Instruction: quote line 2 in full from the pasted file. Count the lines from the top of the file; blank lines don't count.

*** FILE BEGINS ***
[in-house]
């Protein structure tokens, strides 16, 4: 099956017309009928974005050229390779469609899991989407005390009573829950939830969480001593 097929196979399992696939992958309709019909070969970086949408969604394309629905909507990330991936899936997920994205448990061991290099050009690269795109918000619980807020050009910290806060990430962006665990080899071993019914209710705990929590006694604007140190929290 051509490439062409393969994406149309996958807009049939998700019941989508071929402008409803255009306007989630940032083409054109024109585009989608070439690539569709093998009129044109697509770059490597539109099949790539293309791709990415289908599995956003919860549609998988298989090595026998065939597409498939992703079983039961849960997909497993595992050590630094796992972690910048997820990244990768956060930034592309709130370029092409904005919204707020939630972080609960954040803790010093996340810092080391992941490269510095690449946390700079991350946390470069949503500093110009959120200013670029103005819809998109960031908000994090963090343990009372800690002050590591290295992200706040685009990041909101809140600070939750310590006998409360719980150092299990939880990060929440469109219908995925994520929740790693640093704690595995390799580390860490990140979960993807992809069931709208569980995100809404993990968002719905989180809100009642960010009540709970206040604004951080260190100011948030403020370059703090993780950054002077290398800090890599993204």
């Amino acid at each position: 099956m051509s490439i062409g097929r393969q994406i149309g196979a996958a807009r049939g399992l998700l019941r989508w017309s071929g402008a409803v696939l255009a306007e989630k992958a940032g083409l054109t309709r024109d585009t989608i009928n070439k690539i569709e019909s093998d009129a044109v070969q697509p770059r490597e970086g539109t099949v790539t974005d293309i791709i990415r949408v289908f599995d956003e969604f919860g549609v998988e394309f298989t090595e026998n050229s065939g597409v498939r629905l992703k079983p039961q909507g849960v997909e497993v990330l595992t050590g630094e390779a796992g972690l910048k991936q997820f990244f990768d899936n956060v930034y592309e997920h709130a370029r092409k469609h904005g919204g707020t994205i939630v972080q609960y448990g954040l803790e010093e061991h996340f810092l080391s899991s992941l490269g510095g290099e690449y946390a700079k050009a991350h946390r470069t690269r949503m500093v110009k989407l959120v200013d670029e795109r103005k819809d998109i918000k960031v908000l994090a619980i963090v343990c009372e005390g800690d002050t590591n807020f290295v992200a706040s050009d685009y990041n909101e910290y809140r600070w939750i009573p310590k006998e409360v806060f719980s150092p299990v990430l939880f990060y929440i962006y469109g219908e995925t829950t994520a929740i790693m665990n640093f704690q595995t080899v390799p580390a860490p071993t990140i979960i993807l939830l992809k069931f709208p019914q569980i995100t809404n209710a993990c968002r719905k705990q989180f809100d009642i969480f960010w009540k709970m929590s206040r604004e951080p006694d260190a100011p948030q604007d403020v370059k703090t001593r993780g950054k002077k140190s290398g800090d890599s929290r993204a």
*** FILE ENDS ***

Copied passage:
């Protein structure tokens, strides 16, 4: 099956017309009928974005050229390779469609899991989407005390009573829950939830969480001593 097929196979399992696939992958309709019909070969970086949408969604394309629905909507990330991936899936997920994205448990061991290099050009690269795109918000619980807020050009910290806060990430962006665990080899071993019914209710705990929590006694604007140190929290 051509490439062409393969994406149309996958807009049939998700019941989508071929402008409803255009306007989630940032083409054109024109585009989608070439690539569709093998009129044109697509770059490597539109099949790539293309791709990415289908599995956003919860549609998988298989090595026998065939597409498939992703079983039961849960997909497993595992050590630094796992972690910048997820990244990768956060930034592309709130370029092409904005919204707020939630972080609960954040803790010093996340810092080391992941490269510095690449946390700079991350946390470069949503500093110009959120200013670029103005819809998109960031908000994090963090343990009372800690002050590591290295992200706040685009990041909101809140600070939750310590006998409360719980150092299990939880990060929440469109219908995925994520929740790693640093704690595995390799580390860490990140979960993807992809069931709208569980995100809404993990968002719905989180809100009642960010009540709970206040604004951080260190100011948030403020370059703090993780950054002077290398800090890599993204």